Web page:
NFL, officials' union restart negotiations to end lockout
The NFL and its on-field officials' union began negotiating again Friday, hoping to end the lockout that resulted in replacement officials working the preseason.
The league locked out the NFL Referees Association in early June, then hired replacements, whose work in exhibition games has been heavily criticized.
There even was some optimism surrounding Friday's talks, as Michael Arnold, lead negotiator for the officials, said in a statement: "Reports on the economic gap between the NFL and NFLRA are inaccurate."
League spokesman Greg Aiello said that statement was accurate.
Earlier this week, NFL executive Ray Anderson said the regular season would open with replacement officials and that the league was prepared to use them "as much ... as necessary" afterward.
But the NFL has seen and heard the problems the replacements have had this summer, something that tests the integrity of the sport.
In 2001, the NFL used replacements for the first week of the regular season before a contract was finalized. The speed of the game and the amount of time starters are on the field increase exponentially for real games, making the replacements' task more challenging.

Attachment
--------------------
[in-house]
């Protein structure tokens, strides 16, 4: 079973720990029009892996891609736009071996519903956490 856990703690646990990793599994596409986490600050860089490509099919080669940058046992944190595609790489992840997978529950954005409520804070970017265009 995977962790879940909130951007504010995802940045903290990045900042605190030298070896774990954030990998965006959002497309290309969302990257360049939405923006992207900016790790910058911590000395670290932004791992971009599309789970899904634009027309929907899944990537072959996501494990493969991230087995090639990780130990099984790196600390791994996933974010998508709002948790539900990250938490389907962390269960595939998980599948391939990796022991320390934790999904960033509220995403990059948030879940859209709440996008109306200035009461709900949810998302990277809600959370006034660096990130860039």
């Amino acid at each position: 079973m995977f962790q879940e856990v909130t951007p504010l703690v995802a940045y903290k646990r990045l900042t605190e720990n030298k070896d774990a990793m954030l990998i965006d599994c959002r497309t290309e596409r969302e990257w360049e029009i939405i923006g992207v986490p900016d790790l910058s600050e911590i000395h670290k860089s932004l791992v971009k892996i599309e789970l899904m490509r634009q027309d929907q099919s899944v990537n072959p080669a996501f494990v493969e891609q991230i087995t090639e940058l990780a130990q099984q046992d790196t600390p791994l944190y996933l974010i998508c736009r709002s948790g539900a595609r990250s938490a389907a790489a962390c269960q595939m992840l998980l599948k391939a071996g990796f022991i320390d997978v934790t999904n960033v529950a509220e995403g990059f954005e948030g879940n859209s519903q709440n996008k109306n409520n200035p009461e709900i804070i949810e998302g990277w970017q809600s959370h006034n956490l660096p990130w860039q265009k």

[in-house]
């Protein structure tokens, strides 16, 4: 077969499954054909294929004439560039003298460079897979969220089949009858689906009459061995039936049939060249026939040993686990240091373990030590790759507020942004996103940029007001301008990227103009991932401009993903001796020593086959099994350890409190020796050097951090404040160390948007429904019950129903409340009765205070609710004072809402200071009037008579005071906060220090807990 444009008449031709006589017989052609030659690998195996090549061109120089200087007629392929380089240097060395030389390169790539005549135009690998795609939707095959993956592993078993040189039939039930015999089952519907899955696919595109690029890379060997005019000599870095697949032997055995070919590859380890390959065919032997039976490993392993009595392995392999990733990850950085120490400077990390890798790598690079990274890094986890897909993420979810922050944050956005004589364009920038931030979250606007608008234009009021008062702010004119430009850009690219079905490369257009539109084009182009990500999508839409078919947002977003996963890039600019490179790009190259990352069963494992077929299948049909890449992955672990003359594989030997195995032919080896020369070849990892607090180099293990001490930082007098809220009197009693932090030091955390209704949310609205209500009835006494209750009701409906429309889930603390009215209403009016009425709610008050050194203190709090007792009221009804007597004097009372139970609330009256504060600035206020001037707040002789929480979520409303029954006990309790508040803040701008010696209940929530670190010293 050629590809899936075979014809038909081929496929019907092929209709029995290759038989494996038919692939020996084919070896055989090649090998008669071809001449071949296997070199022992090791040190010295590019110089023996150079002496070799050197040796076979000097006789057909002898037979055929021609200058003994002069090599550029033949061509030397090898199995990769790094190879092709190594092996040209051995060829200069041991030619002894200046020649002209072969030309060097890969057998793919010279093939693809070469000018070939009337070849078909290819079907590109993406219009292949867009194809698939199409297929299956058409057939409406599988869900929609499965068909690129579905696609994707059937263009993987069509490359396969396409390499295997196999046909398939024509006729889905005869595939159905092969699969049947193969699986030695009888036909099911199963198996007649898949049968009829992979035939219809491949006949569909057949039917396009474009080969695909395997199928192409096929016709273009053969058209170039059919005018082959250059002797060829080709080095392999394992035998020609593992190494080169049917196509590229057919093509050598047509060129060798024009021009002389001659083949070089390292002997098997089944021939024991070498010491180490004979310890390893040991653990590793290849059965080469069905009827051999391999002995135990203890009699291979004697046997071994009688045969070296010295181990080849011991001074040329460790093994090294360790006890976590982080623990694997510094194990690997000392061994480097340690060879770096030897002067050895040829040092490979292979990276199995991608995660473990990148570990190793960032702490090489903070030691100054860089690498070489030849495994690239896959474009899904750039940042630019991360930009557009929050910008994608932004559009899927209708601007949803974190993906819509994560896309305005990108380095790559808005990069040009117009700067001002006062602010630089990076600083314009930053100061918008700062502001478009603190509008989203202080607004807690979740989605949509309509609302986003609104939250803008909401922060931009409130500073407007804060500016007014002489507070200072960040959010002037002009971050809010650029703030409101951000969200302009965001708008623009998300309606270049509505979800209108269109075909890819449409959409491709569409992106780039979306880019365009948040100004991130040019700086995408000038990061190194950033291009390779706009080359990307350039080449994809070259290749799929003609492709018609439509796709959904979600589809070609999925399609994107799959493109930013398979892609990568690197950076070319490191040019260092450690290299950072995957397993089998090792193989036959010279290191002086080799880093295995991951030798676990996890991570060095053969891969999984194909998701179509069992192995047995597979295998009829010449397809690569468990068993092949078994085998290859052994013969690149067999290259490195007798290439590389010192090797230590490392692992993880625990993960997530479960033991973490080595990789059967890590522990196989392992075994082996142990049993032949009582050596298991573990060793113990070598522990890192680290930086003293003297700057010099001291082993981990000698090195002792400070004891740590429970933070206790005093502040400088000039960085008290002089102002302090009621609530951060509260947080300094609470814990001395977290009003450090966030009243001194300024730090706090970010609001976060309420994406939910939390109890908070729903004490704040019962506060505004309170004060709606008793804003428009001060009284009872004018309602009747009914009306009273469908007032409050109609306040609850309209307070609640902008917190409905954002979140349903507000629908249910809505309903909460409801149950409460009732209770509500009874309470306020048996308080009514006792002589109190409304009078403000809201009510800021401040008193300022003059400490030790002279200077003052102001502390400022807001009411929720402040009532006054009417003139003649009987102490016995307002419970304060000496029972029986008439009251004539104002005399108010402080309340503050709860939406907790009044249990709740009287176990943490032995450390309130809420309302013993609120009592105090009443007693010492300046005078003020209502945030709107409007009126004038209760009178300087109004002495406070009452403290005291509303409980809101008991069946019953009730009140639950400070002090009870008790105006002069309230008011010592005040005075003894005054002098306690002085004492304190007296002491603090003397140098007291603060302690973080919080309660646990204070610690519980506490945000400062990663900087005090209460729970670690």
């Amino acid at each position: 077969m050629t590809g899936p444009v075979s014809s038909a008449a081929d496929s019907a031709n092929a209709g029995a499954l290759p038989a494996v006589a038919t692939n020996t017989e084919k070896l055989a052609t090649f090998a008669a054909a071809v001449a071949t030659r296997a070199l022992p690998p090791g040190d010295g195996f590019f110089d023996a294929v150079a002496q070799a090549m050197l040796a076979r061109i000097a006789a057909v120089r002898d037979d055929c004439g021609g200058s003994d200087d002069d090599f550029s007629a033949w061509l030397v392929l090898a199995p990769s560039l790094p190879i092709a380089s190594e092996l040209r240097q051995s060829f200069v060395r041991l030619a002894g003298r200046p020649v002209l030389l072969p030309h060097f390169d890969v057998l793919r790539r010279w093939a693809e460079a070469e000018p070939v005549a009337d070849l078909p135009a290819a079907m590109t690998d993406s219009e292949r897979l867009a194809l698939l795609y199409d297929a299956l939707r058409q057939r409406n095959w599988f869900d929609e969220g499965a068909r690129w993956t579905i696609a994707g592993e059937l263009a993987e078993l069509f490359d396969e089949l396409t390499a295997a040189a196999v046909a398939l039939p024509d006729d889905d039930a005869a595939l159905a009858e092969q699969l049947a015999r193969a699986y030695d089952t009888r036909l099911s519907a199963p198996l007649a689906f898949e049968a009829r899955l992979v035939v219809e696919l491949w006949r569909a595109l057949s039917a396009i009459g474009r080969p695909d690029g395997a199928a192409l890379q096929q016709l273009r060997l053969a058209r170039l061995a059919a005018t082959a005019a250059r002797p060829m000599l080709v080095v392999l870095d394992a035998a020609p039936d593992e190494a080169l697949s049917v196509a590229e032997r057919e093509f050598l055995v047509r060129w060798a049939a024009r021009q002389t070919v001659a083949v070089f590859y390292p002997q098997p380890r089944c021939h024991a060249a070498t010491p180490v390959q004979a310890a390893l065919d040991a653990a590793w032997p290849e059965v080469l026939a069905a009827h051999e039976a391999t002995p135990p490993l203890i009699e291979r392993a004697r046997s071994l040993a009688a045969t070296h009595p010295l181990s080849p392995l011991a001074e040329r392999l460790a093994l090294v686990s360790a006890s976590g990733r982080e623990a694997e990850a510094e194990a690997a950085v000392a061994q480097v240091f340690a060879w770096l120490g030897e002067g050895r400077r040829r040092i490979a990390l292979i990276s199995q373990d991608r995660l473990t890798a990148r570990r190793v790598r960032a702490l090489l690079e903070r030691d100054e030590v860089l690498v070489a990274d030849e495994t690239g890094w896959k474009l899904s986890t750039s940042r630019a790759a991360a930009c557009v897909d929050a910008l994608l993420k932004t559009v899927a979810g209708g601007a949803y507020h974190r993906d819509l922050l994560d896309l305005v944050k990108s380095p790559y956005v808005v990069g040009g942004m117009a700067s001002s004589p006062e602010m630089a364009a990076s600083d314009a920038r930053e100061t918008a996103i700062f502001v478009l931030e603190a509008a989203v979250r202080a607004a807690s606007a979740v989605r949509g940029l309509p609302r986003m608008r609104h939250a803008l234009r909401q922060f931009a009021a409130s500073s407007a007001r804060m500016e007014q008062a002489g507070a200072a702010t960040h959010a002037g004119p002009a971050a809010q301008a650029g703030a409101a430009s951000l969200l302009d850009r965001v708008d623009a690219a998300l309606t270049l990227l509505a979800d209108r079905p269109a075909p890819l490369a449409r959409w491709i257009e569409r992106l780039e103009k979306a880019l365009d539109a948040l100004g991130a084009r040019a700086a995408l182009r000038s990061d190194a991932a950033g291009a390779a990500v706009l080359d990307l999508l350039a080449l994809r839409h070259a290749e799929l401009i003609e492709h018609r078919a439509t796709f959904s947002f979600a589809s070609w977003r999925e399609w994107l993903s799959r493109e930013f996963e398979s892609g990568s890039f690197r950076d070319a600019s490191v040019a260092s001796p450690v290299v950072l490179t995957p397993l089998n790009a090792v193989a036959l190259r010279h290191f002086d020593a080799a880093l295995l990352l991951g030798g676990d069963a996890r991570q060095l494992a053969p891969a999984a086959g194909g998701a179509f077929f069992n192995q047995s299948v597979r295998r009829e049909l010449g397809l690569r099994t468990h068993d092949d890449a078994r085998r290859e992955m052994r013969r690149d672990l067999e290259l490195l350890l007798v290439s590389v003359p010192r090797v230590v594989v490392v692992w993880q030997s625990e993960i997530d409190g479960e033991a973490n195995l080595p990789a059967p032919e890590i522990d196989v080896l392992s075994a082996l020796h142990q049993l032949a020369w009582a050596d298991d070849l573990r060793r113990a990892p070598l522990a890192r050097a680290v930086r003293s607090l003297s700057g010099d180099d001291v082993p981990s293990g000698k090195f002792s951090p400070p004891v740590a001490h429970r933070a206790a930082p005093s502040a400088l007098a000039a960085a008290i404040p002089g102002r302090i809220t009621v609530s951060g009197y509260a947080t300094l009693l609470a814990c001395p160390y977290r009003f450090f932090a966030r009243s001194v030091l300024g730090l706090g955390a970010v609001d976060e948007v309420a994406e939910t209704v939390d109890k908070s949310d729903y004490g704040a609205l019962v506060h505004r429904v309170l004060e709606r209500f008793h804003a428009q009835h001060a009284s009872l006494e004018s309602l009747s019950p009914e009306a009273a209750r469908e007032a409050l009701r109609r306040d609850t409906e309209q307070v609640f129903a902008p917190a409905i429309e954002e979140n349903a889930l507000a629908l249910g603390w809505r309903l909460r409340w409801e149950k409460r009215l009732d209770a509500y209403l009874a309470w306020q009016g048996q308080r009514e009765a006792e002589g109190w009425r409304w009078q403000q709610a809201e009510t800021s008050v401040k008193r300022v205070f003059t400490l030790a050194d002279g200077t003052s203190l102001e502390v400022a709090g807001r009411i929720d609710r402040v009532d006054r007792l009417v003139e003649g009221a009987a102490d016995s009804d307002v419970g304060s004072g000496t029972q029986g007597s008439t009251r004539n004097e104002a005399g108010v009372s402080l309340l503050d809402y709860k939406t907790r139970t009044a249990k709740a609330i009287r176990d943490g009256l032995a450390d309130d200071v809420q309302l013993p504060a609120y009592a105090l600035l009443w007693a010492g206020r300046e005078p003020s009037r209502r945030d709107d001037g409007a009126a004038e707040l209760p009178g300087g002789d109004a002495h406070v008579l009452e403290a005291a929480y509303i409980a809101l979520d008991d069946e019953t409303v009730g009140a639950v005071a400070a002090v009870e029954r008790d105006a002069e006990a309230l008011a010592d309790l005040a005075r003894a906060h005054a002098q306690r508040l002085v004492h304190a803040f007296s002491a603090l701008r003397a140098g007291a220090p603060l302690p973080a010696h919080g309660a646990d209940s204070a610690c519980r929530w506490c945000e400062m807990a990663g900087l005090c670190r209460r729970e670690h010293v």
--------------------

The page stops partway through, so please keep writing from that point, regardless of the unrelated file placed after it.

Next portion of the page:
Anderson, the NFL's executive vice-president of football operations, told the clubs in a memo Wednesday that the replacements will work "as much of the regular season as necessary," adding that training with each crew will continue.
With talks reopening for the first time in more than a month, the regular officials could be back to work before the Cowboys visit the Giants on Wednesday night to open the schedule.
Arnold said, "Ongoing negotiations with the NFL will be conducted in a confidential and professional manner."
The league and the NFL Players Association began meeting to end their lockout last year in a similar fashion after a lengthy stalemate. But the league and players weren't up against as tight a deadline as the NFL is with the officials.
Among the NFL's proposal is hiring fulltime seven officials — one per position of referee, umpire, line judge, side judge, back judge, field judge, head linesman — who would train, scout, handle communications, safety issues and rules interpretations year-round.
Now, all NFL game officials are part-time employees, with outside jobs ranging from lawyers to teachers to business owners.
In response, the NFLRA has said it is not opposed to full-time officials "if they are fairly compensated."
The union also disputes the value of the league's current salary offer, saying it would not be the five per cent to 11 per cent increase the NFL claims.